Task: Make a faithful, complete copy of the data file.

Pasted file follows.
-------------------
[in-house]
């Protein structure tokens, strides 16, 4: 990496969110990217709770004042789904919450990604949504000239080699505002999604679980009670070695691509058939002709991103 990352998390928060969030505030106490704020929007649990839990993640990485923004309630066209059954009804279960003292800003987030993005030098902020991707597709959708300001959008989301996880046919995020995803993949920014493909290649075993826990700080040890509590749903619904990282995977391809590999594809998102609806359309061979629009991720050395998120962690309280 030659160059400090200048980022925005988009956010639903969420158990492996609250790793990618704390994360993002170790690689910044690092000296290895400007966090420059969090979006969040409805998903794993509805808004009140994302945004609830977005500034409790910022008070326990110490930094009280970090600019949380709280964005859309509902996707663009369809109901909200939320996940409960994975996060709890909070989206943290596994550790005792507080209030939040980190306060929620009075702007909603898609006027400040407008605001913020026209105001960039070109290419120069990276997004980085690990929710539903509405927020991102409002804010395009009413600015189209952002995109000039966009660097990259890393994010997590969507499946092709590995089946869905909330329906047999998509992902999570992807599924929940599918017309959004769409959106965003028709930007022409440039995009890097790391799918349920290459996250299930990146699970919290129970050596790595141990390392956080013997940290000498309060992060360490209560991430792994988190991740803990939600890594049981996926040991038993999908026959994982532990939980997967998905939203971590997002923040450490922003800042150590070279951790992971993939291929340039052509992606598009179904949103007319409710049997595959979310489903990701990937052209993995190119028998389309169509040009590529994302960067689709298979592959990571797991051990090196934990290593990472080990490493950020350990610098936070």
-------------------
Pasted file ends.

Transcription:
[in-house]
């Protein structure tokens, strides 16, 4: 990496969110990217709770004042789904919450990604949504000239080699505002999604679980009670070695691509058939002709991103 990352998390928060969030505030106490704020929007649990839990993640990485923004309630066209059954009804279960003292800003987030993005030098902020991707597709959708300001959008989301996880046919995020995803993949920014493909290649075993826990700080040890509590749903619904990282995977391809590999594809998102609806359309061979629009991720050395998120962690309280 030659160059400090200048980022925005988009956010639903969420158990492996609250790793990618704390994360993002170790690689910044690092000296290895400007966090420059969090979006969040409805998903794993509805808004009140994302945004609830977005500034409790910022008070326990110490930094009280970090600019949380709280964005859309509902996707663009369809109901909200939320996940409960994975996060709890909070989206943290596994550790005792507080209030939040980190306060929620009075702007909603898609006027400040407008605001913020026209105001960039070109290419120069990276997004980085690990929710539903509405927020991102409002804010395009009413600015189209952002995109000039966009660097990259890393994010997590969507499946092709590995089946869905909330329906047999998509992902999570992807599924929940599918017309959004769409959106965003028709930007022409440039995009890097790391799918349920290459996250299930990146699970919290129970050596790595141990390392956080013997940290000498309060992060360490209560991430792994988190991740803990939600890594049981996926040991038993999908026959994982532990939980997967998905939203971590997002923040450490922003800042150590070279951790992971993939291929340039052509992606598009179904949103007319409710049997595959979310489903990701990937052209993995190119028998389309169509040009590529994302960067689709298979592959990571797991051990090196934990290593990472080990490493950020350990610098936070």